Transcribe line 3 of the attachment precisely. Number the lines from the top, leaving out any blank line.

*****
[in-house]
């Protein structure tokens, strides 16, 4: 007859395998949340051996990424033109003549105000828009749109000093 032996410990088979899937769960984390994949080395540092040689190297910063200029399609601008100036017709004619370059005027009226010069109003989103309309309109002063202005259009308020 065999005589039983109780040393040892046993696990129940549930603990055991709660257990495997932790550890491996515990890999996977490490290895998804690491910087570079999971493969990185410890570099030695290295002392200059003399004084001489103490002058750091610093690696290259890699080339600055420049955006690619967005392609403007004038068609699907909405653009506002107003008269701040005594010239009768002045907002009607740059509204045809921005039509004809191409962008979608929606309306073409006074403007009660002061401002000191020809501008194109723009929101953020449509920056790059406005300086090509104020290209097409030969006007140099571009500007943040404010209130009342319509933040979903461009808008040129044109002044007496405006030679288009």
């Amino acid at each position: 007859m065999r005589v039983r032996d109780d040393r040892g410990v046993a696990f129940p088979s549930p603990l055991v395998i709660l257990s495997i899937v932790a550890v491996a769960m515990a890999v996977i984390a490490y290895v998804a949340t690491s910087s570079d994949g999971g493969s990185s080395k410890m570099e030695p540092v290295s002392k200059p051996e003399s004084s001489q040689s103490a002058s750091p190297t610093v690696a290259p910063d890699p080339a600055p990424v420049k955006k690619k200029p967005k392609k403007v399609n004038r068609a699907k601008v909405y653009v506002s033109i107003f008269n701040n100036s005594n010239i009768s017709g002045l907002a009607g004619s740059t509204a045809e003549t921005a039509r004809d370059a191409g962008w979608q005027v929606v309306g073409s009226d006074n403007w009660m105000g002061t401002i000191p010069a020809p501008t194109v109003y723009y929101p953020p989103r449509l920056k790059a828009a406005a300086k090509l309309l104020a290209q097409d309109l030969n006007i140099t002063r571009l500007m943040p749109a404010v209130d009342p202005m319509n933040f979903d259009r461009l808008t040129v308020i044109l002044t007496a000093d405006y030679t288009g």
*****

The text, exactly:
């Amino acid at each position: 007859m065999r005589v039983r032996d109780d040393r040892g410990v046993a696990f129940p088979s549930p603990l055991v395998i709660l257990s495997i899937v932790a550890v491996a769960m515990a890999v996977i984390a490490y290895v998804a949340t690491s910087s570079d994949g999971g493969s990185s080395k410890m570099e030695p540092v290295s002392k200059p051996e003399s004084s001489q040689s103490a002058s750091p190297t610093v690696a290259p910063d890699p080339a600055p990424v420049k955006k690619k200029p967005k392609k403007v399609n004038r068609a699907k601008v909405y653009v506002s033109i107003f008269n701040n100036s005594n010239i009768s017709g002045l907002a009607g004619s740059t509204a045809e003549t921005a039509r004809d370059a191409g962008w979608q005027v929606v309306g073409s009226d006074n403007w009660m105000g002061t401002i000191p010069a020809p501008t194109v109003y723009y929101p953020p989103r449509l920056k790059a828009a406005a300086k090509l309309l104020a290209q097409d309109l030969n006007i140099t002063r571009l500007m943040p749109a404010v209130d009342p202005m319509n933040f979903d259009r461009l808008t040129v308020i044109l002044t007496a000093d405006y030679t288009g």